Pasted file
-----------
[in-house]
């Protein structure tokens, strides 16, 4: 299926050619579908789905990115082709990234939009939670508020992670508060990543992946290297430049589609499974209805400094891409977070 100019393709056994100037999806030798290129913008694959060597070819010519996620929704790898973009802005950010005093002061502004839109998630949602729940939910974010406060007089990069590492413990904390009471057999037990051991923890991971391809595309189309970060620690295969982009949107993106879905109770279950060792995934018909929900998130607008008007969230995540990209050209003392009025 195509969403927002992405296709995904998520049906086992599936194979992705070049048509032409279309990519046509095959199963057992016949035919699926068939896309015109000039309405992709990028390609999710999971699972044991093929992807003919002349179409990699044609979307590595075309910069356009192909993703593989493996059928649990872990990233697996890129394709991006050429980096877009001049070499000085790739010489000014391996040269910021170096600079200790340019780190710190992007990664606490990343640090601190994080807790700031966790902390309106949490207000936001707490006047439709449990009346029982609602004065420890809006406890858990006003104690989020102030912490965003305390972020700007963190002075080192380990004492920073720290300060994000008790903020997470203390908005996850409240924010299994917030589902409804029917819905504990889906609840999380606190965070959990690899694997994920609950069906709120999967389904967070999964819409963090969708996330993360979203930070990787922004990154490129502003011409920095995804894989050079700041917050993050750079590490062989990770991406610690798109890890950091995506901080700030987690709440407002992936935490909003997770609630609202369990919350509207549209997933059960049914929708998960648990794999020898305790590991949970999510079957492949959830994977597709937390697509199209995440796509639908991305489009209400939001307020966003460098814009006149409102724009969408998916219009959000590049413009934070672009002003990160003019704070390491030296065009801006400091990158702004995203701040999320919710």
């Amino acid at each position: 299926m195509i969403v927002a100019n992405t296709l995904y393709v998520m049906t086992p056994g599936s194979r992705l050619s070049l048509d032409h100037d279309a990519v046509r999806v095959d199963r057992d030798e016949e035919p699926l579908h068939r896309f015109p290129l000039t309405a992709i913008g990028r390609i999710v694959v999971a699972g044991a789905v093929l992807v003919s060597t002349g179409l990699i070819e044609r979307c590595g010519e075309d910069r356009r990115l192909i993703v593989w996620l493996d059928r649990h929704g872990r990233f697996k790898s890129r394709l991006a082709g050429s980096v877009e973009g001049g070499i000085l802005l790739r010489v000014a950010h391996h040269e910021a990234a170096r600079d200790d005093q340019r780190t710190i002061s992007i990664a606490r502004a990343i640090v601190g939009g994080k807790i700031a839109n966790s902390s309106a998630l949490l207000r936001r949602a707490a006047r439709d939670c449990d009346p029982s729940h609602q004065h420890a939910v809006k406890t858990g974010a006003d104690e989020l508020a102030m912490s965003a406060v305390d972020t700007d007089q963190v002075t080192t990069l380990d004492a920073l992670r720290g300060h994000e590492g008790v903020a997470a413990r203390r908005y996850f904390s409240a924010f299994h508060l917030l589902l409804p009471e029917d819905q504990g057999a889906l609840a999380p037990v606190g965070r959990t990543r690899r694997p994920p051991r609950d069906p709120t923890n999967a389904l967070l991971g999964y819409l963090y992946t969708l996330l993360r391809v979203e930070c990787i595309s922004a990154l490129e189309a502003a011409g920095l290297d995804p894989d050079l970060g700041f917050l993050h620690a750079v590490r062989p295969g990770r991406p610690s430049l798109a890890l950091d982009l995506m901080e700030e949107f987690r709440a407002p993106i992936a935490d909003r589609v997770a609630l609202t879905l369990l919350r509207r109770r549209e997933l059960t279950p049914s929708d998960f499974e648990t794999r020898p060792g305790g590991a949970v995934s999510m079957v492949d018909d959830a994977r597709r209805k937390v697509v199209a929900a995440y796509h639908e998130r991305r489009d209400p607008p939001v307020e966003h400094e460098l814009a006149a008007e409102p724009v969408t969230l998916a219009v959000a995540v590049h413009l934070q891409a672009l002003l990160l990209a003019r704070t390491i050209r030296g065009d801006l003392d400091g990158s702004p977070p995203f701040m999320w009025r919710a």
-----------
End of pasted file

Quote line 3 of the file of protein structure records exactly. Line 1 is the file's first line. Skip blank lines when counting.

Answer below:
């Amino acid at each position: 299926m195509i969403v927002a100019n992405t296709l995904y393709v998520m049906t086992p056994g599936s194979r992705l050619s070049l048509d032409h100037d279309a990519v046509r999806v095959d199963r057992d030798e016949e035919p699926l579908h068939r896309f015109p290129l000039t309405a992709i913008g990028r390609i999710v694959v999971a699972g044991a789905v093929l992807v003919s060597t002349g179409l990699i070819e044609r979307c590595g010519e075309d910069r356009r990115l192909i993703v593989w996620l493996d059928r649990h929704g872990r990233f697996k790898s890129r394709l991006a082709g050429s980096v877009e973009g001049g070499i000085l802005l790739r010489v000014a950010h391996h040269e910021a990234a170096r600079d200790d005093q340019r780190t710190i002061s992007i990664a606490r502004a990343i640090v601190g939009g994080k807790i700031a839109n966790s902390s309106a998630l949490l207000r936001r949602a707490a006047r439709d939670c449990d009346p029982s729940h609602q004065h420890a939910v809006k406890t858990g974010a006003d104690e989020l508020a102030m912490s965003a406060v305390d972020t700007d007089q963190v002075t080192t990069l380990d004492a920073l992670r720290g300060h994000e590492g008790v903020a997470a413990r203390r908005y996850f904390s409240a924010f299994h508060l917030l589902l409804p009471e029917d819905q504990g057999a889906l609840a999380p037990v606190g965070r959990t990543r690899r694997p994920p051991r609950d069906p709120t923890n999967a389904l967070l991971g999964y819409l963090y992946t969708l996330l993360r391809v979203e930070c990787i595309s922004a990154l490129e189309a502003a011409g920095l290297d995804p894989d050079l970060g700041f917050l993050h620690a750079v590490r062989p295969g990770r991406p610690s430049l798109a890890l950091d982009l995506m901080e700030e949107f987690r709440a407002p993106i992936a935490d909003r589609v997770a609630l609202t879905l369990l919350r509207r109770r549209e997933l059960t279950p049914s929708d998960f499974e648990t794999r020898p060792g305790g590991a949970v995934s999510m079957v492949d018909d959830a994977r597709r209805k937390v697509v199209a929900a995440y796509h639908e998130r991305r489009d209400p607008p939001v307020e966003h400094e460098l814009a006149a008007e409102p724009v969408t969230l998916a219009v959000a995540v590049h413009l934070q891409a672009l002003l990160l990209a003019r704070t390491i050209r030296g065009d801006l003392d400091g990158s702004p977070p995203f701040m999320w009025r919710a």